Venus Williams lifted the United States to victory in their Hopman Cup tie against France on Tuesday.
The USA pairing of Williams and John Isner beat the French team of Jo-Wilfried Tsonga and Mathilde Johansson 2-1 to remain unbeaten in the mixed teams tournament, but only after a remarkable comeback led by Williams when the Americans twice appeared on the brink of defeat.
After Tsonga beat an out-of-form Isner in straight sets, Williams looked down and out when she dropped the first set to Johannson and trailed 4-1 in the second.
The seven-time Grand Slam champion was all at sea against the 87th-ranked Johansson, appearing restricted in her movement and lacking the usual power in her game.
But just when the cause looked lost, the world number 24 climbed off the canvas to win in three sets, 3-6, 7-5, 6-4.
Johansson was breaking the Williams serve almost at will for most of the first two sets, but the American found her service range just in the nick of time and turned the match on its head.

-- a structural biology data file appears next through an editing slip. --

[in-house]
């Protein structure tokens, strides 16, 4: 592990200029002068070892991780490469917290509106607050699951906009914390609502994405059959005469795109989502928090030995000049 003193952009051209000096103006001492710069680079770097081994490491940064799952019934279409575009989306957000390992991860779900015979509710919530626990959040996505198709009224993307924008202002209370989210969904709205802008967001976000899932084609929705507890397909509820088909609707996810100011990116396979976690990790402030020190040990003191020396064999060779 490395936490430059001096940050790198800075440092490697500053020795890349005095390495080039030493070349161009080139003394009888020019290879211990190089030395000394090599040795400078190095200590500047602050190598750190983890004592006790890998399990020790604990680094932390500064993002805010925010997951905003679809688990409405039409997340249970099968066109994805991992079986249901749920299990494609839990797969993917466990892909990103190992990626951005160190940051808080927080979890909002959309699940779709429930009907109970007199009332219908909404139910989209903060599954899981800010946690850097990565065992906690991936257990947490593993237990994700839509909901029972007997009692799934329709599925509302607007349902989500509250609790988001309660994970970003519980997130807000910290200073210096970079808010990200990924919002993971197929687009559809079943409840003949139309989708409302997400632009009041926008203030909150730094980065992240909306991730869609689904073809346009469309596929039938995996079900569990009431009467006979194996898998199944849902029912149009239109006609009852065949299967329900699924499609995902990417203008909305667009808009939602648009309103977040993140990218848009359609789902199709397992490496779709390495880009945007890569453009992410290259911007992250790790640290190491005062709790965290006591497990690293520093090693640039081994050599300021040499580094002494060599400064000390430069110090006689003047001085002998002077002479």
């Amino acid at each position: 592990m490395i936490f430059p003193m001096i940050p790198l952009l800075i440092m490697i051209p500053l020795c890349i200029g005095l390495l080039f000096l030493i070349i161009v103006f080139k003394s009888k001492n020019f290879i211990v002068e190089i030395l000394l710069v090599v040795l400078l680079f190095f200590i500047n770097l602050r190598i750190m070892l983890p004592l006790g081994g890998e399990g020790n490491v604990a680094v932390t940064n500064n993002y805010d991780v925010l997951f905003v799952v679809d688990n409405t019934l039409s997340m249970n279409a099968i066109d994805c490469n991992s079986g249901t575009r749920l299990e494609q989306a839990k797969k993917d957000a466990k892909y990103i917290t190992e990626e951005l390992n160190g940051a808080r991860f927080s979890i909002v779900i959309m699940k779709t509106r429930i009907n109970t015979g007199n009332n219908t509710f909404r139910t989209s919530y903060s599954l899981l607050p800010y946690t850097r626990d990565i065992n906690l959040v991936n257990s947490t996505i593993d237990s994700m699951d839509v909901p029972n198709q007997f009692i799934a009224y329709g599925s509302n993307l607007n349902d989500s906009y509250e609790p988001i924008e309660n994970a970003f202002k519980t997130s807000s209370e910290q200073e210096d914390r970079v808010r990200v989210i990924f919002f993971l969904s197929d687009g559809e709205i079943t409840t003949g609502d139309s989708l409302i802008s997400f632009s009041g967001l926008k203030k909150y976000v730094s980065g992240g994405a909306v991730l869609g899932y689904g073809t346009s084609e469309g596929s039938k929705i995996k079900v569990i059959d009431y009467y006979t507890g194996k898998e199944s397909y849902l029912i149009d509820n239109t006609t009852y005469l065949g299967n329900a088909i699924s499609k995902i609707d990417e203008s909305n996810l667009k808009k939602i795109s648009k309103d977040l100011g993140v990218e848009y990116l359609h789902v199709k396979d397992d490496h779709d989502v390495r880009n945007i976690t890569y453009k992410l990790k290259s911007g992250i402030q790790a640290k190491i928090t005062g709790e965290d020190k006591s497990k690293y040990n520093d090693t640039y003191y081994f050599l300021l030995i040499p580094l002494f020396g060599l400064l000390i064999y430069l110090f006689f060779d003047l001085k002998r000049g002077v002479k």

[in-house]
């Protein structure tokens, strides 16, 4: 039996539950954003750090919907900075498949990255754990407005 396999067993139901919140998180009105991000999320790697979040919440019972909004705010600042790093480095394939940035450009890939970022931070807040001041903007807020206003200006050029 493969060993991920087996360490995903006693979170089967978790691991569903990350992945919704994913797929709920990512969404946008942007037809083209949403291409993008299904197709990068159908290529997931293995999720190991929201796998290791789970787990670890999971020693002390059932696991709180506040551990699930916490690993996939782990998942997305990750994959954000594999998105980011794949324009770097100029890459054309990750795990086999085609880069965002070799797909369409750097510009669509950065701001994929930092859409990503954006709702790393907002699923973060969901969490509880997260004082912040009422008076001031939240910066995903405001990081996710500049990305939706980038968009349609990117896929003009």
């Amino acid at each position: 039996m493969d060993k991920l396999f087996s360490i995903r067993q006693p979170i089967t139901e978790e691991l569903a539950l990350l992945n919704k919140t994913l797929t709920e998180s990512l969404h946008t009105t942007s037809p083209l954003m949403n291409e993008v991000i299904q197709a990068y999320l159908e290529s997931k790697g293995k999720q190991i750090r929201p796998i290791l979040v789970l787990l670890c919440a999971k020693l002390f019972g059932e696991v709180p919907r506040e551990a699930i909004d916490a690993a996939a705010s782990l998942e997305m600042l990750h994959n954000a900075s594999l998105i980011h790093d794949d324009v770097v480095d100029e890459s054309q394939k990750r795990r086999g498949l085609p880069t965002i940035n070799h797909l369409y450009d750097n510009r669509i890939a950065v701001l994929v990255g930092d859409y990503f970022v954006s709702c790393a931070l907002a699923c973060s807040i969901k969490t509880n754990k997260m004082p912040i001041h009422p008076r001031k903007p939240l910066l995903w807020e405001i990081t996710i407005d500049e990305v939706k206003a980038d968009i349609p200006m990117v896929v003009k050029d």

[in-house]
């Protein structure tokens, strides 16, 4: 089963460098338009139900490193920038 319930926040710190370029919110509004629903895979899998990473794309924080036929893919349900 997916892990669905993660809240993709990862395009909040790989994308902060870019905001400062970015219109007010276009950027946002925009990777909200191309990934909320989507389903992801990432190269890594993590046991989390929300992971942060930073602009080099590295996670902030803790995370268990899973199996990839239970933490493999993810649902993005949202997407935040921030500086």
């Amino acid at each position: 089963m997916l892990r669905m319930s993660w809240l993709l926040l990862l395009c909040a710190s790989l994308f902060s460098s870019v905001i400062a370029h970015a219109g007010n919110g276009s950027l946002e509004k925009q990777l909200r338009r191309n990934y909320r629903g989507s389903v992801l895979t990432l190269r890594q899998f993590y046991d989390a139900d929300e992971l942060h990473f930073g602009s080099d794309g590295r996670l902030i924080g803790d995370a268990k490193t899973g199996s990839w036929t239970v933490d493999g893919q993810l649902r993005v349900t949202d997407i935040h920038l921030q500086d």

The Americans then claimed the tie with a come-from-behind 6-7 (5/7), 6-2, 10-8 win in a match tiebreak in the deciding mixed doubles, where Williams again lifted them to victory as Isner continued to struggle with his game.
Williams, who has been troubled by injuries and illness in recent years, dismissed any suggestion she was off colour during the match against Johansson.
However, Williams admitted even she thought the match had slipped away.
"I was thinking that if I am going to lose this match, let me at least try to work on my game with the Australian Open coming up," she said of the second set.
"Mathilde is a good player and she was determined to seal the win for her team.
"She was playing well and not making a lot of errors."
The eighth-ranked Tsonga made a perfect start to the new year by demolishing world number 14 Isner in under an hour, 6-3, 6-2.
Tsonga easily blunted the power serving of the lanky American to win in just 55 minutes.
Isner had strapping on his right knee and didn't always appear to be moving totally freely, but later said he only had some lingering soreness in the knee and that it didn't affect his game.
Tsonga, now coached by Australian Roger Rasheed, went into the match with just one win in his four previous clashes with the American.
The Frenchman said he was reaping the early rewards of working hard on improving his mobility during the off-season ahead of the year's first Grand Slam, with the Australian Open starting on January 14.
"I was a bit quicker on court than before," he said.
"It is a good sign for the rest of the competition and Melbourne.
"I was moving well and this makes me a better player."